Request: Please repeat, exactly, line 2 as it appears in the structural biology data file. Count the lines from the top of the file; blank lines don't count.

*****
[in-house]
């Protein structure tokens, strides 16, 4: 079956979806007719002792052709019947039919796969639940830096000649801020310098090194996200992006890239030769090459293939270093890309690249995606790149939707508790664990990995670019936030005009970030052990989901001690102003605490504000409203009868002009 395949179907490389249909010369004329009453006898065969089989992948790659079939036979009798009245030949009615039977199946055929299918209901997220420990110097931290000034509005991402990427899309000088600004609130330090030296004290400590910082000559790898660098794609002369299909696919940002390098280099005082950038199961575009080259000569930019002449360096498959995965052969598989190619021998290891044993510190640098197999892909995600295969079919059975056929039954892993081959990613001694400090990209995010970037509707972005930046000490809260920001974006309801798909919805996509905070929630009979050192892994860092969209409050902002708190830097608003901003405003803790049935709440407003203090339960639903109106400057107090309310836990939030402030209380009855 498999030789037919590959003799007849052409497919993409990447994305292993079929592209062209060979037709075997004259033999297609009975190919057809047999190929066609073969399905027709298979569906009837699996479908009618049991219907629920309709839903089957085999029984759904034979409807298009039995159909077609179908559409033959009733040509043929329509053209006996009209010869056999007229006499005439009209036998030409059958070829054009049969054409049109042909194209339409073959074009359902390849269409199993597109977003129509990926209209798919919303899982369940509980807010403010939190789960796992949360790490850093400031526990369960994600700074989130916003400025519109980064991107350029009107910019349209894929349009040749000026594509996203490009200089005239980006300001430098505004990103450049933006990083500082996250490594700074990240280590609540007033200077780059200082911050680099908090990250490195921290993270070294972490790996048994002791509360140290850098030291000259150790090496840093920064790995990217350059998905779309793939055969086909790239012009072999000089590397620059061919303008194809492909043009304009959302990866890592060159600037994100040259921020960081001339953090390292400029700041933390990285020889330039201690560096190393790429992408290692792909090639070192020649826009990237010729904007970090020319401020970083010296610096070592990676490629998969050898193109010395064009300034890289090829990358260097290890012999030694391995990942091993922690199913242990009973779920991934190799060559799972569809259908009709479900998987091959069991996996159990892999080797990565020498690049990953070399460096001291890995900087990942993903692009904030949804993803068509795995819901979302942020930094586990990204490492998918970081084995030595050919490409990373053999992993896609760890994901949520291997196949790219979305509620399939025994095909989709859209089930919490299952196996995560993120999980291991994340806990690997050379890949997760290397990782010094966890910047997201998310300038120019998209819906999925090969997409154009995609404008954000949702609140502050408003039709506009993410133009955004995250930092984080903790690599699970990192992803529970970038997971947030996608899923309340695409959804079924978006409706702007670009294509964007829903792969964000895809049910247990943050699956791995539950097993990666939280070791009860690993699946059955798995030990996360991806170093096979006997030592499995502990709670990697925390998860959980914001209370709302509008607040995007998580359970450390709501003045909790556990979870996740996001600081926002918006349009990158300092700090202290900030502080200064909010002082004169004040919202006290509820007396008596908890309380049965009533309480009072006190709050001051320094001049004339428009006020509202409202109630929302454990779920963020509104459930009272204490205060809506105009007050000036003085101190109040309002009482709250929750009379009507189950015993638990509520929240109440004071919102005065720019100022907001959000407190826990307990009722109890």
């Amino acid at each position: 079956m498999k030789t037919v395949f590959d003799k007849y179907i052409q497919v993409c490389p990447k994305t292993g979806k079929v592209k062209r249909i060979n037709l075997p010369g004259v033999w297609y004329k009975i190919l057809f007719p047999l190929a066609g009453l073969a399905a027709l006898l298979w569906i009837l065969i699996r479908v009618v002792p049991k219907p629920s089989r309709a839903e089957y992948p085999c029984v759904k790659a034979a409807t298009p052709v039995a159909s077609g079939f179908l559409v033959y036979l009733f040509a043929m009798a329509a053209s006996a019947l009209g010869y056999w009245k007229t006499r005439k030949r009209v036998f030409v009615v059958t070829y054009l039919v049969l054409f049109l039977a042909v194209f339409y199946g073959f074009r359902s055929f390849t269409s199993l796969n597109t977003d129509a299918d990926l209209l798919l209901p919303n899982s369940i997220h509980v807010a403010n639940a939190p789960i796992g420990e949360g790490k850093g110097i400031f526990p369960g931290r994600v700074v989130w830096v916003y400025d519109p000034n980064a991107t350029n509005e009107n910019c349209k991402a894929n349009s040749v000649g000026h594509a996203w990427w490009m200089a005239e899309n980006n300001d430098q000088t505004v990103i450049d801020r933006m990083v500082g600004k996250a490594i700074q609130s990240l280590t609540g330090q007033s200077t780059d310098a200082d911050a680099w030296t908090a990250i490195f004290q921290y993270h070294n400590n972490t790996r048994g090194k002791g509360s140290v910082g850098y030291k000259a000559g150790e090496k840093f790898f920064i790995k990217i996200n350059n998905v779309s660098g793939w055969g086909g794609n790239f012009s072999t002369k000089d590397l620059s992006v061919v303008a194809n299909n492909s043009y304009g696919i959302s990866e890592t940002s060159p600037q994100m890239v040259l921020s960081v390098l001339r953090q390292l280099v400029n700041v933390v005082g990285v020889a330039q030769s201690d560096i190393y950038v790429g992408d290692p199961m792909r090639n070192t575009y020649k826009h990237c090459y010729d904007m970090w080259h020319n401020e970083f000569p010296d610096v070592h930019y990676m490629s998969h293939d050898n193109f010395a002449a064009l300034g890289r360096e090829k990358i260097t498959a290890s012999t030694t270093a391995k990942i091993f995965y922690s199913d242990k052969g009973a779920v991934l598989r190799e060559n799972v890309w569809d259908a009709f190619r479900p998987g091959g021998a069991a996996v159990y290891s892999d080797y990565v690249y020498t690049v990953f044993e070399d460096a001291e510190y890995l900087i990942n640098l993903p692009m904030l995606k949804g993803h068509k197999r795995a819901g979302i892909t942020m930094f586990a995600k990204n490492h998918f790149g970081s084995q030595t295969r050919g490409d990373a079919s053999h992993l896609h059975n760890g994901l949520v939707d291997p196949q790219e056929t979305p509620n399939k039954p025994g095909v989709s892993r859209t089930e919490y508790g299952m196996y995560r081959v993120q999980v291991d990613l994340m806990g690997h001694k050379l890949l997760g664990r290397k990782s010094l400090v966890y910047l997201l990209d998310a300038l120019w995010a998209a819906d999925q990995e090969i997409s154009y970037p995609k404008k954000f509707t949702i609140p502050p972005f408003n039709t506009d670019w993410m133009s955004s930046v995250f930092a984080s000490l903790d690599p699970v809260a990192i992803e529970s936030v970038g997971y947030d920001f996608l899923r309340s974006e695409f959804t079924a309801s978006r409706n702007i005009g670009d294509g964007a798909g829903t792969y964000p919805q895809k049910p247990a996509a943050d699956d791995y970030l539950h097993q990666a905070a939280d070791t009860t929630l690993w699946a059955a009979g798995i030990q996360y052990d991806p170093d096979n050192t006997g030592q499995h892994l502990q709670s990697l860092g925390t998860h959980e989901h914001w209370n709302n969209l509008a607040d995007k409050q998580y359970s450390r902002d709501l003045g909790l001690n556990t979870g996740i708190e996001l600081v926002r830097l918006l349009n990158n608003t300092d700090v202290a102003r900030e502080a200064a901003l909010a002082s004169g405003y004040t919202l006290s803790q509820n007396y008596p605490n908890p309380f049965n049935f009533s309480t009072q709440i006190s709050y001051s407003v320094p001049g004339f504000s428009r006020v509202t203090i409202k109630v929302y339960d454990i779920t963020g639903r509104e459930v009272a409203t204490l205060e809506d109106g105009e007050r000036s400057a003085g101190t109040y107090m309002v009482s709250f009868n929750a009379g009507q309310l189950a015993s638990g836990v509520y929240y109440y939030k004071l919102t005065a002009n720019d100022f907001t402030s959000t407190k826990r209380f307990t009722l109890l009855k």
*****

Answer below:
């Protein structure tokens, strides 16, 4: 079956979806007719002792052709019947039919796969639940830096000649801020310098090194996200992006890239030769090459293939270093890309690249995606790149939707508790664990990995670019936030005009970030052990989901001690102003605490504000409203009868002009 395949179907490389249909010369004329009453006898065969089989992948790659079939036979009798009245030949009615039977199946055929299918209901997220420990110097931290000034509005991402990427899309000088600004609130330090030296004290400590910082000559790898660098794609002369299909696919940002390098280099005082950038199961575009080259000569930019002449360096498959995965052969598989190619021998290891044993510190640098197999892909995600295969079919059975056929039954892993081959990613001694400090990209995010970037509707972005930046000490809260920001974006309801798909919805996509905070929630009979050192892994860092969209409050902002708190830097608003901003405003803790049935709440407003203090339960639903109106400057107090309310836990939030402030209380009855 498999030789037919590959003799007849052409497919993409990447994305292993079929592209062209060979037709075997004259033999297609009975190919057809047999190929066609073969399905027709298979569906009837699996479908009618049991219907629920309709839903089957085999029984759904034979409807298009039995159909077609179908559409033959009733040509043929329509053209006996009209010869056999007229006499005439009209036998030409059958070829054009049969054409049109042909194209339409073959074009359902390849269409199993597109977003129509990926209209798919919303899982369940509980807010403010939190789960796992949360790490850093400031526990369960994600700074989130916003400025519109980064991107350029009107910019349209894929349009040749000026594509996203490009200089005239980006300001430098505004990103450049933006990083500082996250490594700074990240280590609540007033200077780059200082911050680099908090990250490195921290993270070294972490790996048994002791509360140290850098030291000259150790090496840093920064790995990217350059998905779309793939055969086909790239012009072999000089590397620059061919303008194809492909043009304009959302990866890592060159600037994100040259921020960081001339953090390292400029700041933390990285020889330039201690560096190393790429992408290692792909090639070192020649826009990237010729904007970090020319401020970083010296610096070592990676490629998969050898193109010395064009300034890289090829990358260097290890012999030694391995990942091993922690199913242990009973779920991934190799060559799972569809259908009709479900998987091959069991996996159990892999080797990565020498690049990953070399460096001291890995900087990942993903692009904030949804993803068509795995819901979302942020930094586990990204490492998918970081084995030595050919490409990373053999992993896609760890994901949520291997196949790219979305509620399939025994095909989709859209089930919490299952196996995560993120999980291991994340806990690997050379890949997760290397990782010094966890910047997201998310300038120019998209819906999925090969997409154009995609404008954000949702609140502050408003039709506009993410133009955004995250930092984080903790690599699970990192992803529970970038997971947030996608899923309340695409959804079924978006409706702007670009294509964007829903792969964000895809049910247990943050699956791995539950097993990666939280070791009860690993699946059955798995030990996360991806170093096979006997030592499995502990709670990697925390998860959980914001209370709302509008607040995007998580359970450390709501003045909790556990979870996740996001600081926002918006349009990158300092700090202290900030502080200064909010002082004169004040919202006290509820007396008596908890309380049965009533309480009072006190709050001051320094001049004339428009006020509202409202109630929302454990779920963020509104459930009272204490205060809506105009007050000036003085101190109040309002009482709250929750009379009507189950015993638990509520929240109440004071919102005065720019100022907001959000407190826990307990009722109890």